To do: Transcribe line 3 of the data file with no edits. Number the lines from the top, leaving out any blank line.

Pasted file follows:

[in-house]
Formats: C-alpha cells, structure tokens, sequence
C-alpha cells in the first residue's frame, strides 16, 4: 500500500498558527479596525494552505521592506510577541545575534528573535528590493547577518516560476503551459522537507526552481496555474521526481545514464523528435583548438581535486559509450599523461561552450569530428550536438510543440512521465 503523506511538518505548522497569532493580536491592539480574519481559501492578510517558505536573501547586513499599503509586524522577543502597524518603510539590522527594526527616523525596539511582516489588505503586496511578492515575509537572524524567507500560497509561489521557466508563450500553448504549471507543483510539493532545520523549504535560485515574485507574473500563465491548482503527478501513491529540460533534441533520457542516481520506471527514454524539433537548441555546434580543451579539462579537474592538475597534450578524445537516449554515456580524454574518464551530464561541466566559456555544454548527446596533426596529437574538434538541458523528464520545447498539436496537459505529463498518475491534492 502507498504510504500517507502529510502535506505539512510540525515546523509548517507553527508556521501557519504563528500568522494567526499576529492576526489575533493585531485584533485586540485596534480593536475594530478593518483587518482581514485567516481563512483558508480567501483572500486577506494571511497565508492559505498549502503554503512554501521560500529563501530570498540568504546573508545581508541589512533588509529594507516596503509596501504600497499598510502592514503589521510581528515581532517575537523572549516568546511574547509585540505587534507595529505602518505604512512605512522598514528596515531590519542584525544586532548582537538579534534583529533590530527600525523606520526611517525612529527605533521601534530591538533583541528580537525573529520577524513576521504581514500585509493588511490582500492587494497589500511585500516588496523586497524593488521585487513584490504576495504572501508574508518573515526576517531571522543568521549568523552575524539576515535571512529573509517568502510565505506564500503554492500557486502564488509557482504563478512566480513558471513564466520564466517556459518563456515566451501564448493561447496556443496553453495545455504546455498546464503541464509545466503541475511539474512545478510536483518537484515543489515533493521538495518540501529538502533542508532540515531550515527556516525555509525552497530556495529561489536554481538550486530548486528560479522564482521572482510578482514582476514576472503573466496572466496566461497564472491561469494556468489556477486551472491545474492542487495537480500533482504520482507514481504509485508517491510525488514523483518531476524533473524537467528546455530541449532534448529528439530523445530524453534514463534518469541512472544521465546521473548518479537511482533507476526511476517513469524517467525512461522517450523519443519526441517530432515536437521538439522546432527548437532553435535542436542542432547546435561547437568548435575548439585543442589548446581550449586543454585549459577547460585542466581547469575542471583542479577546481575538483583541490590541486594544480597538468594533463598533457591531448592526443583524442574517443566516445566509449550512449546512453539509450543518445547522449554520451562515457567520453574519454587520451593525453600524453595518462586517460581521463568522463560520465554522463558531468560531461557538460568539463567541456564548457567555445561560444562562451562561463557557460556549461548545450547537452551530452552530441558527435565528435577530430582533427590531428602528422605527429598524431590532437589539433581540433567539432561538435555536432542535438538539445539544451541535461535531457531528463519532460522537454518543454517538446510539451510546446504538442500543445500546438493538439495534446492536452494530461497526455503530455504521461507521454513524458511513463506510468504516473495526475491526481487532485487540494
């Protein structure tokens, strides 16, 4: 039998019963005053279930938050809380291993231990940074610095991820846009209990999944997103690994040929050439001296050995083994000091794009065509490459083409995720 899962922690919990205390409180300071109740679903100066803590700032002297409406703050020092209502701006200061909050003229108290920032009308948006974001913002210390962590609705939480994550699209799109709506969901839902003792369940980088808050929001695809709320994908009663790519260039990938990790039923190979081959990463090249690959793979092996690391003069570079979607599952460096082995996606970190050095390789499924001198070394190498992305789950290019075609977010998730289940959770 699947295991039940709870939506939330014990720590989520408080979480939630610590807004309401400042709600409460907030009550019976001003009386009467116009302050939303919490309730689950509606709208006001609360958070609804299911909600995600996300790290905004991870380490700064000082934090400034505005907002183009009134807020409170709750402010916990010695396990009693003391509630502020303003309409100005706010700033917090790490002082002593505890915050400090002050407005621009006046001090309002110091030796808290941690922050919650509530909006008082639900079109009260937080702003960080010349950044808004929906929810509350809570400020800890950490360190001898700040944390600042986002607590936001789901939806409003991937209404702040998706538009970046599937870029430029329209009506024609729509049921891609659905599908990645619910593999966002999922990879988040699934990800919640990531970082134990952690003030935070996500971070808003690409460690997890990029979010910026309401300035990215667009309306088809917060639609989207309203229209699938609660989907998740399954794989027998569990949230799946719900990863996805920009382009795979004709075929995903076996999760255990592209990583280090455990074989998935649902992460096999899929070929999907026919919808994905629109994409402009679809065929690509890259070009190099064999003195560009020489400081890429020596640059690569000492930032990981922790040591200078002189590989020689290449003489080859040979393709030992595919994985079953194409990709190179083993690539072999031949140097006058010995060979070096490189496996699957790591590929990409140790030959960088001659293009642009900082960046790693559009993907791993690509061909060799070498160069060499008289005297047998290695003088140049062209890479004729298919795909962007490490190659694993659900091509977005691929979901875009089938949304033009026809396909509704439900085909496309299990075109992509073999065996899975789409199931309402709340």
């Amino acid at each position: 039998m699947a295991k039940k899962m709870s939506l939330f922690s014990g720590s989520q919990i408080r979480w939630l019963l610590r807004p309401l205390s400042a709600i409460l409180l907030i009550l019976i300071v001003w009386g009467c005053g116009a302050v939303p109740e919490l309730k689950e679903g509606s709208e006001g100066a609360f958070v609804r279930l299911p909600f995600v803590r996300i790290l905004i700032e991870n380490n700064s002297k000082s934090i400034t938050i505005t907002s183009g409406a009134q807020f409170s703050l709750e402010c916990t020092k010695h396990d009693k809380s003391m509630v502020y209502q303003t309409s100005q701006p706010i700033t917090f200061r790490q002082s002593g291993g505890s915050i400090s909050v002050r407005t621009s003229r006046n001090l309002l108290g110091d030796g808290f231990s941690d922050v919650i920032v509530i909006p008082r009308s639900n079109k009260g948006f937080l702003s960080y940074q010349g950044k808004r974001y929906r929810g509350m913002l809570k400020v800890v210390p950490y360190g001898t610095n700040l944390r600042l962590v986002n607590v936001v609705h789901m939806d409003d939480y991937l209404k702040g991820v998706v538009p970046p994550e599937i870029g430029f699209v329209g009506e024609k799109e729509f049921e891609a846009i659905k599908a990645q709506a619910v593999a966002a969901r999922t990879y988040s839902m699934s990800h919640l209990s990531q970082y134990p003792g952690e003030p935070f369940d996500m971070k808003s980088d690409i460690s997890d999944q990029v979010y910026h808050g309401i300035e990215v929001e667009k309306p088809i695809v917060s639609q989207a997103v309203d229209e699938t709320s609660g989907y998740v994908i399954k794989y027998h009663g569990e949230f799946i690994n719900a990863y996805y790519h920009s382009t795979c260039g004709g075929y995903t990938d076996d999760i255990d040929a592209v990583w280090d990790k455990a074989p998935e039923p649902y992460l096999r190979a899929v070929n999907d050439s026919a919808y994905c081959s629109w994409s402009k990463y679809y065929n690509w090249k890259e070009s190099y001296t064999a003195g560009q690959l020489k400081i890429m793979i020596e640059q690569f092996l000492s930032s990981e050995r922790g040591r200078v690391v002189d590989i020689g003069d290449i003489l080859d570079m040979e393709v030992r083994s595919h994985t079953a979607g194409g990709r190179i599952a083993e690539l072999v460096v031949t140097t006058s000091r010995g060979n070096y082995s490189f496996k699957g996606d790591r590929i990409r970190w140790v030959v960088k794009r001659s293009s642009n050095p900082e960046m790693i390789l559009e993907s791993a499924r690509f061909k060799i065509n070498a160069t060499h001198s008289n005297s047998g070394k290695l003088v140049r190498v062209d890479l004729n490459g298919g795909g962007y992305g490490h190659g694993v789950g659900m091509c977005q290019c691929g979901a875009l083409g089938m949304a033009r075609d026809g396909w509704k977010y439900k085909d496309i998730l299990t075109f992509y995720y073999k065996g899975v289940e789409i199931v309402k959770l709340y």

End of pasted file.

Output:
C-alpha cells in the first residue's frame, strides 16, 4: 500500500498558527479596525494552505521592506510577541545575534528573535528590493547577518516560476503551459522537507526552481496555474521526481545514464523528435583548438581535486559509450599523461561552450569530428550536438510543440512521465 503523506511538518505548522497569532493580536491592539480574519481559501492578510517558505536573501547586513499599503509586524522577543502597524518603510539590522527594526527616523525596539511582516489588505503586496511578492515575509537572524524567507500560497509561489521557466508563450500553448504549471507543483510539493532545520523549504535560485515574485507574473500563465491548482503527478501513491529540460533534441533520457542516481520506471527514454524539433537548441555546434580543451579539462579537474592538475597534450578524445537516449554515456580524454574518464551530464561541466566559456555544454548527446596533426596529437574538434538541458523528464520545447498539436496537459505529463498518475491534492 502507498504510504500517507502529510502535506505539512510540525515546523509548517507553527508556521501557519504563528500568522494567526499576529492576526489575533493585531485584533485586540485596534480593536475594530478593518483587518482581514485567516481563512483558508480567501483572500486577506494571511497565508492559505498549502503554503512554501521560500529563501530570498540568504546573508545581508541589512533588509529594507516596503509596501504600497499598510502592514503589521510581528515581532517575537523572549516568546511574547509585540505587534507595529505602518505604512512605512522598514528596515531590519542584525544586532548582537538579534534583529533590530527600525523606520526611517525612529527605533521601534530591538533583541528580537525573529520577524513576521504581514500585509493588511490582500492587494497589500511585500516588496523586497524593488521585487513584490504576495504572501508574508518573515526576517531571522543568521549568523552575524539576515535571512529573509517568502510565505506564500503554492500557486502564488509557482504563478512566480513558471513564466520564466517556459518563456515566451501564448493561447496556443496553453495545455504546455498546464503541464509545466503541475511539474512545478510536483518537484515543489515533493521538495518540501529538502533542508532540515531550515527556516525555509525552497530556495529561489536554481538550486530548486528560479522564482521572482510578482514582476514576472503573466496572466496566461497564472491561469494556468489556477486551472491545474492542487495537480500533482504520482507514481504509485508517491510525488514523483518531476524533473524537467528546455530541449532534448529528439530523445530524453534514463534518469541512472544521465546521473548518479537511482533507476526511476517513469524517467525512461522517450523519443519526441517530432515536437521538439522546432527548437532553435535542436542542432547546435561547437568548435575548439585543442589548446581550449586543454585549459577547460585542466581547469575542471583542479577546481575538483583541490590541486594544480597538468594533463598533457591531448592526443583524442574517443566516445566509449550512449546512453539509450543518445547522449554520451562515457567520453574519454587520451593525453600524453595518462586517460581521463568522463560520465554522463558531468560531461557538460568539463567541456564548457567555445561560444562562451562561463557557460556549461548545450547537452551530452552530441558527435565528435577530430582533427590531428602528422605527429598524431590532437589539433581540433567539432561538435555536432542535438538539445539544451541535461535531457531528463519532460522537454518543454517538446510539451510546446504538442500543445500546438493538439495534446492536452494530461497526455503530455504521461507521454513524458511513463506510468504516473495526475491526481487532485487540494